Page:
A woman holds a child in Barnaul / ReutersFollowing Vladmir Putin's decision that he will run again for President of the Russian Federation next March, there are questions about continuity or change in economic reform, political reform, weapons control, U.S.-Russian relations, and a host of other issues.
But there will surely be one constant: Putin's concern about arresting the demographic decline of Russia -- especially of Russia's working-age males -- which has significant implications for Russian society, economy, and standing in the world.
This issue received global media attention in 2006, when then-President Putin said in his state of the nation address that "The most urgent problem facing Russia is demographic crisis." In his recent speech to his party, United Russia, in which he and current President Dmitry Medvedev said they would swap positions next year, Prime Minister Putin emphasized again the importance of stopping Russian depopulation, while claiming that there had been progress in the past five years. This issue is the classic "under the water" part of the Russian iceberg, which will shape the nation's direction for years to come.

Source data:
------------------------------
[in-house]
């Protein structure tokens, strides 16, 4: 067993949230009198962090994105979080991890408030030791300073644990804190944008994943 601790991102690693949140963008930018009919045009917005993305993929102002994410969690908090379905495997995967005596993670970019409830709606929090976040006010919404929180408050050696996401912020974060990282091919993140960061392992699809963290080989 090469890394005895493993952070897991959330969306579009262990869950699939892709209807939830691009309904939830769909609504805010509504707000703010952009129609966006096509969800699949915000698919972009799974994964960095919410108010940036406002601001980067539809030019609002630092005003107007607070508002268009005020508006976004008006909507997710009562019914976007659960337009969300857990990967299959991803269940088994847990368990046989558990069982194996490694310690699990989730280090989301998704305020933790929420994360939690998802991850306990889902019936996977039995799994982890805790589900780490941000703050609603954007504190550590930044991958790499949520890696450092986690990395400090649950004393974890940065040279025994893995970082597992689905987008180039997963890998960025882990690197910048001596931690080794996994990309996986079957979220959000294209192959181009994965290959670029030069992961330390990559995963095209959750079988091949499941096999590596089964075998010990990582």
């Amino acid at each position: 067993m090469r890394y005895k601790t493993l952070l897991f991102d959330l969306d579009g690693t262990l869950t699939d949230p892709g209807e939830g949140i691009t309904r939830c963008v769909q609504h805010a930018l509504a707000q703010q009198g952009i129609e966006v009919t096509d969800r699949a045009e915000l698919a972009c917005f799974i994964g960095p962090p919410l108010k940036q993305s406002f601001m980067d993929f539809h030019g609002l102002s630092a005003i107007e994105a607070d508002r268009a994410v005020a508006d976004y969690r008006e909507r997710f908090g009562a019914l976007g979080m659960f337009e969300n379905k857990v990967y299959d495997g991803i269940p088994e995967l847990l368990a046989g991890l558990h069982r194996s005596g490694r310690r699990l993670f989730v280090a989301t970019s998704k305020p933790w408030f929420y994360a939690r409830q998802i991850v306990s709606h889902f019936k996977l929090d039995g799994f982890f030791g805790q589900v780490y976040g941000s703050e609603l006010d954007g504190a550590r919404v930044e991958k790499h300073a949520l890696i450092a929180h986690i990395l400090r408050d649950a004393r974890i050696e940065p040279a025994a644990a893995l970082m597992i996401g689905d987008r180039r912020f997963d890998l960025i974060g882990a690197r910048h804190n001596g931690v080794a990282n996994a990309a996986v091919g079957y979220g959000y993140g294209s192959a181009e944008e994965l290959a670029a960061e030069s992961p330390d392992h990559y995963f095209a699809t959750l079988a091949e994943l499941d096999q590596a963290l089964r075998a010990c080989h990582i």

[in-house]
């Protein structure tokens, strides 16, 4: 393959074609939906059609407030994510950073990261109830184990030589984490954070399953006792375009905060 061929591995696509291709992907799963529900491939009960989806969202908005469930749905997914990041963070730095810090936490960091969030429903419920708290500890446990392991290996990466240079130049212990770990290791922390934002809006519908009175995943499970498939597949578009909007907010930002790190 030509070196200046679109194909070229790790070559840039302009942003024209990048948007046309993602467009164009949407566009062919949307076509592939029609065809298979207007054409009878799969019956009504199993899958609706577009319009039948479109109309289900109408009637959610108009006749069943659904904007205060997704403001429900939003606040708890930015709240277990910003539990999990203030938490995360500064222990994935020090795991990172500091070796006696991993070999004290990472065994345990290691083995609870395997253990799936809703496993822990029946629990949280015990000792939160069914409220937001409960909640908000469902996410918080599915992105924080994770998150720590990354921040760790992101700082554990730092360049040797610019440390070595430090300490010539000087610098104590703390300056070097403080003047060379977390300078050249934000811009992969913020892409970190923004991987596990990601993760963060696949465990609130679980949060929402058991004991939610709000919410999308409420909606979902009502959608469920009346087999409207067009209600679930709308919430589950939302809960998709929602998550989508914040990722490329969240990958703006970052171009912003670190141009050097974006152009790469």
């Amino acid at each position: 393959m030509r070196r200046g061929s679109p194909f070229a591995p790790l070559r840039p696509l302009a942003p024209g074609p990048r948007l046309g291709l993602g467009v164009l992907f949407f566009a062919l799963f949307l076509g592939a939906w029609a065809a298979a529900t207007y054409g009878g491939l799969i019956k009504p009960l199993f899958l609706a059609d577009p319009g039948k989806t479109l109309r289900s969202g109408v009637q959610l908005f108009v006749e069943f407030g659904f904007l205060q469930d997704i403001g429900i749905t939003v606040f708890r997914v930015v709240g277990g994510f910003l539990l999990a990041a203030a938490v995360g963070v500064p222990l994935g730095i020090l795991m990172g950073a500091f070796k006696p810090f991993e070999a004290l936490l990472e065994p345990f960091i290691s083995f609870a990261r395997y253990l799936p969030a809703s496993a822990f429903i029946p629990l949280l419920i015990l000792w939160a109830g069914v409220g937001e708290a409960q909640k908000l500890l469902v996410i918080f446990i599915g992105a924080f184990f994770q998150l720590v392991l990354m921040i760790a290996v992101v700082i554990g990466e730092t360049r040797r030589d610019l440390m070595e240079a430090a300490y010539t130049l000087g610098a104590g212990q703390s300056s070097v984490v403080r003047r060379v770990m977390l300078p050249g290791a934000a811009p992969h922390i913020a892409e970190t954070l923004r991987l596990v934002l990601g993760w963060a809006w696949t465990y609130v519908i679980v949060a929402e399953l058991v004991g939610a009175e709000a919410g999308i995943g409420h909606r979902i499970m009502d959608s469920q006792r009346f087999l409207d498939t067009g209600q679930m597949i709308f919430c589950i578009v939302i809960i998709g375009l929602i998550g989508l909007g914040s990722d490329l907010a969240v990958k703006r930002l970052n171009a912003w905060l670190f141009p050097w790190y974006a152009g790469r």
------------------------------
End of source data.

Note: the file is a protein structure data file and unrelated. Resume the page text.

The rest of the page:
To a non-expert like me, the Russian demographic story is fascinating, not just because of its national and geopolitical implications but because it is about both low birth rates and high death rates. Male life expectancy in Russia today is approximately 60 years, or at least 15 years less than in most industrialized nations. It has been oft-remarked that many developed nations now have declining birth rates because of job opportunities for women. But Russia's low birth rates are due to economic problems, and together with high death rates caused by poor health, these factors make Russian's demographic problems striking. Together these have led to a decline in Russian population from 148.6 million in 1993 after the breakup of the Soviet Union, to 146 million at the beginning of the 21st century, to somewhere bewteen 139 and 143 million today.
The UN Population Division estimated several years ago that Russian population in the year 2025 -- one year after President Putin would complete two six-year terms -- would continue to decline dramatically, settling in a range from 121 million to 136 million. The U.S. Census Bureau, in another study several years old, estimated that the Russian population would be 128 million in that year. However, according to published reports, Russian state statistical authorities say that the 2025 population could be in the high 130 millions (lower than present, but not much lower), while the Ministry of Economic Development optimistically states (hopes) that population decline will stop in about 10 years and return to current levels by 2025.